What do we need from government?



Update: I’ve developed an online survey, which you can find here, which enables you to rank the extent to which you think the current UK system of central government meets these needs. If you have five minutes to spare please click the link and complete your answers. The survey is anonymous but I will publish the results here.

Here’s my attempt at describing what we need from government. Have I got this right? What have I missed? What should be changed? I’ve limited the list to my top ten – are there other things you would substitute. (Update: I’ve now added a question to the poll which you can use to add any other suggestions or comments.)

To summarise the story so far (see previous posts):

  • this list is intended to be about what we want from government, regardless of which party is in power;
  • I’ve produced it as a precusor to thinking about whether the current system of government provides these things and, if not, how we might go about introducing changes;
  • I’m doing this because I think our system of government is no longer fit for purpose and is in urgent need of change.

Just to re-emphasise the point, this is not about government policies themselves which will, of course, vary from party to party, it’s about how policies are developed and implemented. 

What do we want from government?

Ensures that the wellbeing and safety of the population is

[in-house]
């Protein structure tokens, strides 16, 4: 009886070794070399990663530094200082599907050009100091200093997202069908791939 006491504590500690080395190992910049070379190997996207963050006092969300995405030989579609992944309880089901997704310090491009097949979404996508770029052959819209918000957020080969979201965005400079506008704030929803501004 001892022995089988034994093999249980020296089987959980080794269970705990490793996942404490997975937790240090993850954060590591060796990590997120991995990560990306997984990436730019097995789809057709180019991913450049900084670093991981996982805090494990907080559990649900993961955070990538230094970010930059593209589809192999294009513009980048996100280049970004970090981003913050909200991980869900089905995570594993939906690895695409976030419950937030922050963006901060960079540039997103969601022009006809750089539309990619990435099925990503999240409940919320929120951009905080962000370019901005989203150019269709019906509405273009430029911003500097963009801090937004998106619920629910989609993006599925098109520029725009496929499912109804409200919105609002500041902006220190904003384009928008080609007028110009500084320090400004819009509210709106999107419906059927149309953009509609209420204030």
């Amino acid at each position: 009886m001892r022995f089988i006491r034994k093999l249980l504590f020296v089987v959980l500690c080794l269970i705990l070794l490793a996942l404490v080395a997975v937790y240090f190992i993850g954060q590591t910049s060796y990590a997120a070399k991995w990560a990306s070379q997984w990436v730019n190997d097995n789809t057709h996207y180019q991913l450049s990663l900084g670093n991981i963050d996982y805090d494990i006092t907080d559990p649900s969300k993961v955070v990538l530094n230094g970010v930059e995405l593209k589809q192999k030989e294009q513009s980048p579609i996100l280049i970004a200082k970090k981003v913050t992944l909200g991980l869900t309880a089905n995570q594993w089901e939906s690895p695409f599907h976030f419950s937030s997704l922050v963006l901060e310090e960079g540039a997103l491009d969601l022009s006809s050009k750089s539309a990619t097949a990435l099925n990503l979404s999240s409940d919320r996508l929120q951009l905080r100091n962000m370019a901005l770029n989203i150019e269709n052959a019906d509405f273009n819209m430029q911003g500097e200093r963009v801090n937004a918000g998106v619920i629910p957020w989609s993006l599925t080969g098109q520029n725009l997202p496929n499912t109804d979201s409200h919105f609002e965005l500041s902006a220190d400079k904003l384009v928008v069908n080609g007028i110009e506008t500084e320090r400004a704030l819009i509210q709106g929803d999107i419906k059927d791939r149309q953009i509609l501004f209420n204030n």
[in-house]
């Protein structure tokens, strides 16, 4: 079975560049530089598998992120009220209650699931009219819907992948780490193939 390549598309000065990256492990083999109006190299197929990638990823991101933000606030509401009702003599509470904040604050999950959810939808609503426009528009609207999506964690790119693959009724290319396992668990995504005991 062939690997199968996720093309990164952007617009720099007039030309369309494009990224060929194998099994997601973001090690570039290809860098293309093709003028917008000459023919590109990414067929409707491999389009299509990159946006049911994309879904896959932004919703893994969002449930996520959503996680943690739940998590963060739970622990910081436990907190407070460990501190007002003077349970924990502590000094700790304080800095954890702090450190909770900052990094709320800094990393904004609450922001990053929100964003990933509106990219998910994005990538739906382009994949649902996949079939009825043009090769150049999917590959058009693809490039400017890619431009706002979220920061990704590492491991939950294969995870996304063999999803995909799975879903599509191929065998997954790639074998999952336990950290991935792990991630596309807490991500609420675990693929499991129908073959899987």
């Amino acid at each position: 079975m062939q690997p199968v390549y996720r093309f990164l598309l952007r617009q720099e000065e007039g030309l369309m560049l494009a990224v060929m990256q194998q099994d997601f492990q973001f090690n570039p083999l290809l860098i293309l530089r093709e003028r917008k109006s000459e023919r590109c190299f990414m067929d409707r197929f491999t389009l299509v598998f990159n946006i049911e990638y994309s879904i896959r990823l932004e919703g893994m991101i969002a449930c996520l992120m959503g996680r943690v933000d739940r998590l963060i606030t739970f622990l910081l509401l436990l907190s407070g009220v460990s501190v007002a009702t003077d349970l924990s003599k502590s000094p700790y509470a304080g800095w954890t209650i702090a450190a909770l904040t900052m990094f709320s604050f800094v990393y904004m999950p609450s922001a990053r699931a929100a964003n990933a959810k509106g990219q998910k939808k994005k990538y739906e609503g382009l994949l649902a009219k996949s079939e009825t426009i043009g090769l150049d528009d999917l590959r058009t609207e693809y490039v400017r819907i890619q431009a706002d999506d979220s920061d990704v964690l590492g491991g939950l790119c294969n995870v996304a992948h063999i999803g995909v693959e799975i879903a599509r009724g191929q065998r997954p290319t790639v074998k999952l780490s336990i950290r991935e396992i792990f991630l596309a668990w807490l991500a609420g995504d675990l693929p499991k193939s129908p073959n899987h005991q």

protected and enhanced:
government which does everything it can to enable
everyone to lead better lives and protect them from harm.


Is honest, open and straighforward: government which does what
it promised it would do to win our votes, and tells us the truth.


Thinks and acts for the long term as well as dealing
with immediate priorities: 
government which is able to think
beyond the next election and ensures that the interests and 
wellbeing of future generations are taken into account. 


Bases policies on evidence, sound reasoning and analysis: 
government which does not act on the basis of blind dogma or 
unproven theories but which acts rationally and shows us how and why
it has reached its conclusions. Government which does not change
things for the sake of doing so.. 


Engages the electorate: government which keeps people involved
and informed, shows them how they can influence what is done and
does not act in ways which will alienate voters. 

Implements fair and equitable policies: government which 
does not favour the interests of one group over another.

Is answerable and accountable to electors: government which
sees its first duty as being to the electorate rather than to 
lobbyists or funders.

Is able to do unpopular things: government which is able to develop
and implement policies which are in the best interests of the 
population and are in line with evidence and reasoningwithout being
de-railed by special interests.  

Is competent to govern: government which puts competent people in posititions of power and whose leaders do not second-guessor ignore those who have better understanding and knowledge.

Seeks out and punishes corruption: government which ensures that its members, and those who implement its policies, are as free from corruption as possible and which detects and punishes corrupt individuals.  

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